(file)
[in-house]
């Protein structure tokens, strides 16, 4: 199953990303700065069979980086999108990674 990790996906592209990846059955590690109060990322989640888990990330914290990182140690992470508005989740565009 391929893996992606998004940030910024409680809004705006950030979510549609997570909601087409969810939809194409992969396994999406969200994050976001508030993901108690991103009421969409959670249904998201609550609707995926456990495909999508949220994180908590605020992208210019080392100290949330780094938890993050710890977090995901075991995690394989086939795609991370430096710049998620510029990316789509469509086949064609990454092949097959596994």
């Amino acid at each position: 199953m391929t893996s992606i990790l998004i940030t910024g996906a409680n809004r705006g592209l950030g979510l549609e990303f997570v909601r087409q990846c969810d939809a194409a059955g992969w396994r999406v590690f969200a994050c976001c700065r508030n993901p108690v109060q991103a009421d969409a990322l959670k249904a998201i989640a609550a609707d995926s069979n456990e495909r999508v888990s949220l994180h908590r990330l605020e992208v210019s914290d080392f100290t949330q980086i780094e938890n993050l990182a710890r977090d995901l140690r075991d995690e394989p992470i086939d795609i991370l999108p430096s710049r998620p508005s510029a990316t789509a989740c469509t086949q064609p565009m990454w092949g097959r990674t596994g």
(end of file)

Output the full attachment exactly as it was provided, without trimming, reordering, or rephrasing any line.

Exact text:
[in-house]
């Protein structure tokens, strides 16, 4: 199953990303700065069979980086999108990674 990790996906592209990846059955590690109060990322989640888990990330914290990182140690992470508005989740565009 391929893996992606998004940030910024409680809004705006950030979510549609997570909601087409969810939809194409992969396994999406969200994050976001508030993901108690991103009421969409959670249904998201609550609707995926456990495909999508949220994180908590605020992208210019080392100290949330780094938890993050710890977090995901075991995690394989086939795609991370430096710049998620510029990316789509469509086949064609990454092949097959596994």
């Amino acid at each position: 199953m391929t893996s992606i990790l998004i940030t910024g996906a409680n809004r705006g592209l950030g979510l549609e990303f997570v909601r087409q990846c969810d939809a194409a059955g992969w396994r999406v590690f969200a994050c976001c700065r508030n993901p108690v109060q991103a009421d969409a990322l959670k249904a998201i989640a609550a609707d995926s069979n456990e495909r999508v888990s949220l994180h908590r990330l605020e992208v210019s914290d080392f100290t949330q980086i780094e938890n993050l990182a710890r977090d995901l140690r075991d995690e394989p992470i086939d795609i991370l999108p430096s710049r998620p508005s510029a990316t789509a989740c469509t086949q064609p565009m990454w092949g097959r990674t596994g």